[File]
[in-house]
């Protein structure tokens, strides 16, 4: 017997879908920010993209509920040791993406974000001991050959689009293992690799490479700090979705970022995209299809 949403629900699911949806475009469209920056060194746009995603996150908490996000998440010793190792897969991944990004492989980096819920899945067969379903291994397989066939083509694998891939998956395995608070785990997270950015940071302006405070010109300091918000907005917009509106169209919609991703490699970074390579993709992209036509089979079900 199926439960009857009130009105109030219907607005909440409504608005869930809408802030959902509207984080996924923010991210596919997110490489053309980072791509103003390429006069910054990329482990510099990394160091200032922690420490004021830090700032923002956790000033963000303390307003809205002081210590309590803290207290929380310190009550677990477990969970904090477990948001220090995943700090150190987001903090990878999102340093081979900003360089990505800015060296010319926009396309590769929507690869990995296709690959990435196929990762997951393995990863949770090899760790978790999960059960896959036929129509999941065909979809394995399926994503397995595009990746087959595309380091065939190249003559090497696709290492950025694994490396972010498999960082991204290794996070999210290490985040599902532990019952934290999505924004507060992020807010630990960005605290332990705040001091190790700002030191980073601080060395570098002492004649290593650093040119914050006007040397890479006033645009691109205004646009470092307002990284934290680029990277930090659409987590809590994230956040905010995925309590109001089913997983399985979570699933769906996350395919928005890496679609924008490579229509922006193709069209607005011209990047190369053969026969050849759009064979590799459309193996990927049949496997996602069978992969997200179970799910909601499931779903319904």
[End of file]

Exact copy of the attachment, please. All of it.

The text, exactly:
[in-house]
């Protein structure tokens, strides 16, 4: 017997879908920010993209509920040791993406974000001991050959689009293992690799490479700090979705970022995209299809 949403629900699911949806475009469209920056060194746009995603996150908490996000998440010793190792897969991944990004492989980096819920899945067969379903291994397989066939083509694998891939998956395995608070785990997270950015940071302006405070010109300091918000907005917009509106169209919609991703490699970074390579993709992209036509089979079900 199926439960009857009130009105109030219907607005909440409504608005869930809408802030959902509207984080996924923010991210596919997110490489053309980072791509103003390429006069910054990329482990510099990394160091200032922690420490004021830090700032923002956790000033963000303390307003809205002081210590309590803290207290929380310190009550677990477990969970904090477990948001220090995943700090150190987001903090990878999102340093081979900003360089990505800015060296010319926009396309590769929507690869990995296709690959990435196929990762997951393995990863949770090899760790978790999960059960896959036929129509999941065909979809394995399926994503397995595009990746087959595309380091065939190249003559090497696709290492950025694994490396972010498999960082991204290794996070999210290490985040599902532990019952934290999505924004507060992020807010630990960005605290332990705040001091190790700002030191980073601080060395570098002492004649290593650093040119914050006007040397890479006033645009691109205004646009470092307002990284934290680029990277930090659409987590809590994230956040905010995925309590109001089913997983399985979570699933769906996350395919928005890496679609924008490579229509922006193709069209607005011209990047190369053969026969050849759009064979590799459309193996990927049949496997996602069978992969997200179970799910909601499931779903319904």